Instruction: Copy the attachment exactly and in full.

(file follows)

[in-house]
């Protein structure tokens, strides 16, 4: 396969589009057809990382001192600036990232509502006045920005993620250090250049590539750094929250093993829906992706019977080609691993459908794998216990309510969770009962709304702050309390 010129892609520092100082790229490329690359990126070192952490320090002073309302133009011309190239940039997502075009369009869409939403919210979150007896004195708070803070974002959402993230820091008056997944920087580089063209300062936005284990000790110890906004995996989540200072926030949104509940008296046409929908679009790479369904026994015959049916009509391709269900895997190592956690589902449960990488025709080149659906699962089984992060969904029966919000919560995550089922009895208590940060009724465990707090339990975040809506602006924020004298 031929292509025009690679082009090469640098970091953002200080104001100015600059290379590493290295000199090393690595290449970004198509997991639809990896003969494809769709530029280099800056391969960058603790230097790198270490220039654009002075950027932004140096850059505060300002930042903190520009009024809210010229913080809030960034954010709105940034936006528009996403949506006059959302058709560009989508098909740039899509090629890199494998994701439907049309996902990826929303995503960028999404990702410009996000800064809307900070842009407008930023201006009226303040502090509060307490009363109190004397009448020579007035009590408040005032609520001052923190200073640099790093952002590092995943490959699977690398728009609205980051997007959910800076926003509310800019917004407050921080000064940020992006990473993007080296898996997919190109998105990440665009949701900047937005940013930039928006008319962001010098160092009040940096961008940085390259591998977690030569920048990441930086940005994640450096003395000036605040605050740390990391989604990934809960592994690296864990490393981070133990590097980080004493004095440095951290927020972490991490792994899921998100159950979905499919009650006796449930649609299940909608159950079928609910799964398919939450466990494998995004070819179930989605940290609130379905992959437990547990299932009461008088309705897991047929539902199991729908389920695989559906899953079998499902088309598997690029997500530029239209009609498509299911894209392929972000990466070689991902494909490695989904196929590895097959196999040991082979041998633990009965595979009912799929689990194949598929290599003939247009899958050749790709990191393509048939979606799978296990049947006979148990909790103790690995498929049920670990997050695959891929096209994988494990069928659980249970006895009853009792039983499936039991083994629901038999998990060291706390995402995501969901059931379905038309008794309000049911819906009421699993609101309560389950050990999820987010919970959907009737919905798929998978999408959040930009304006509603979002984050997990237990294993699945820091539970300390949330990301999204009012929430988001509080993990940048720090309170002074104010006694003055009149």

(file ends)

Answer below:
[in-house]
């Protein structure tokens, strides 16, 4: 396969589009057809990382001192600036990232509502006045920005993620250090250049590539750094929250093993829906992706019977080609691993459908794998216990309510969770009962709304702050309390 010129892609520092100082790229490329690359990126070192952490320090002073309302133009011309190239940039997502075009369009869409939403919210979150007896004195708070803070974002959402993230820091008056997944920087580089063209300062936005284990000790110890906004995996989540200072926030949104509940008296046409929908679009790479369904026994015959049916009509391709269900895997190592956690589902449960990488025709080149659906699962089984992060969904029966919000919560995550089922009895208590940060009724465990707090339990975040809506602006924020004298 031929292509025009690679082009090469640098970091953002200080104001100015600059290379590493290295000199090393690595290449970004198509997991639809990896003969494809769709530029280099800056391969960058603790230097790198270490220039654009002075950027932004140096850059505060300002930042903190520009009024809210010229913080809030960034954010709105940034936006528009996403949506006059959302058709560009989508098909740039899509090629890199494998994701439907049309996902990826929303995503960028999404990702410009996000800064809307900070842009407008930023201006009226303040502090509060307490009363109190004397009448020579007035009590408040005032609520001052923190200073640099790093952002590092995943490959699977690398728009609205980051997007959910800076926003509310800019917004407050921080000064940020992006990473993007080296898996997919190109998105990440665009949701900047937005940013930039928006008319962001010098160092009040940096961008940085390259591998977690030569920048990441930086940005994640450096003395000036605040605050740390990391989604990934809960592994690296864990490393981070133990590097980080004493004095440095951290927020972490991490792994899921998100159950979905499919009650006796449930649609299940909608159950079928609910799964398919939450466990494998995004070819179930989605940290609130379905992959437990547990299932009461008088309705897991047929539902199991729908389920695989559906899953079998499902088309598997690029997500530029239209009609498509299911894209392929972000990466070689991902494909490695989904196929590895097959196999040991082979041998633990009965595979009912799929689990194949598929290599003939247009899958050749790709990191393509048939979606799978296990049947006979148990909790103790690995498929049920670990997050695959891929096209994988494990069928659980249970006895009853009792039983499936039991083994629901038999998990060291706390995402995501969901059931379905038309008794309000049911819906009421699993609101309560389950050990999820987010919970959907009737919905798929998978999408959040930009304006509603979002984050997990237990294993699945820091539970300390949330990301999204009012929430988001509080993990940048720090309170002074104010006694003055009149």